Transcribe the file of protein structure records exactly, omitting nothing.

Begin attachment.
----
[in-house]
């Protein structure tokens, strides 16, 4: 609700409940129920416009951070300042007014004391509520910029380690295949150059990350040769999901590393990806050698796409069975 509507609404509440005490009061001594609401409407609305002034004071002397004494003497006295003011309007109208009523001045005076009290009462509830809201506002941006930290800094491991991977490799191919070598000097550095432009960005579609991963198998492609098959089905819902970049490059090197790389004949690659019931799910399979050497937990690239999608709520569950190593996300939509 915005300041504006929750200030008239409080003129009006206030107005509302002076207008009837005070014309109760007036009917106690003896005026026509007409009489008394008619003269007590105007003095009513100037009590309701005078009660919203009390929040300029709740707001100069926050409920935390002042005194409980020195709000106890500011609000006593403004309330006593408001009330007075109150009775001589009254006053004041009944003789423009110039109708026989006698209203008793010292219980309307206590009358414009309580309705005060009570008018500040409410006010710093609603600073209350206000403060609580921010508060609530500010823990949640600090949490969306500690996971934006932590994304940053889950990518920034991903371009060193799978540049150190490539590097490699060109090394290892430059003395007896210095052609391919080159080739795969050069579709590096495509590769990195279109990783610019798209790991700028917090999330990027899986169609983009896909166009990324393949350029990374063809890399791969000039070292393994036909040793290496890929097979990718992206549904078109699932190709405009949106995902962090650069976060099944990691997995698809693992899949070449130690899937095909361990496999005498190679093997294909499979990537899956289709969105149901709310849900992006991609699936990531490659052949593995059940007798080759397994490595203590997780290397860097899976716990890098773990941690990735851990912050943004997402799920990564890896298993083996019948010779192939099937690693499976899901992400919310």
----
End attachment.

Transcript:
[in-house]
């Protein structure tokens, strides 16, 4: 609700409940129920416009951070300042007014004391509520910029380690295949150059990350040769999901590393990806050698796409069975 509507609404509440005490009061001594609401409407609305002034004071002397004494003497006295003011309007109208009523001045005076009290009462509830809201506002941006930290800094491991991977490799191919070598000097550095432009960005579609991963198998492609098959089905819902970049490059090197790389004949690659019931799910399979050497937990690239999608709520569950190593996300939509 915005300041504006929750200030008239409080003129009006206030107005509302002076207008009837005070014309109760007036009917106690003896005026026509007409009489008394008619003269007590105007003095009513100037009590309701005078009660919203009390929040300029709740707001100069926050409920935390002042005194409980020195709000106890500011609000006593403004309330006593408001009330007075109150009775001589009254006053004041009944003789423009110039109708026989006698209203008793010292219980309307206590009358414009309580309705005060009570008018500040409410006010710093609603600073209350206000403060609580921010508060609530500010823990949640600090949490969306500690996971934006932590994304940053889950990518920034991903371009060193799978540049150190490539590097490699060109090394290892430059003395007896210095052609391919080159080739795969050069579709590096495509590769990195279109990783610019798209790991700028917090999330990027899986169609983009896909166009990324393949350029990374063809890399791969000039070292393994036909040793290496890929097979990718992206549904078109699932190709405009949106995902962090650069976060099944990691997995698809693992899949070449130690899937095909361990496999005498190679093997294909499979990537899956289709969105149901709310849900992006991609699936990531490659052949593995059940007798080759397994490595203590997780290397860097899976716990890098773990941690990735851990912050943004997402799920990564890896298993083996019948010779192939099937690693499976899901992400919310």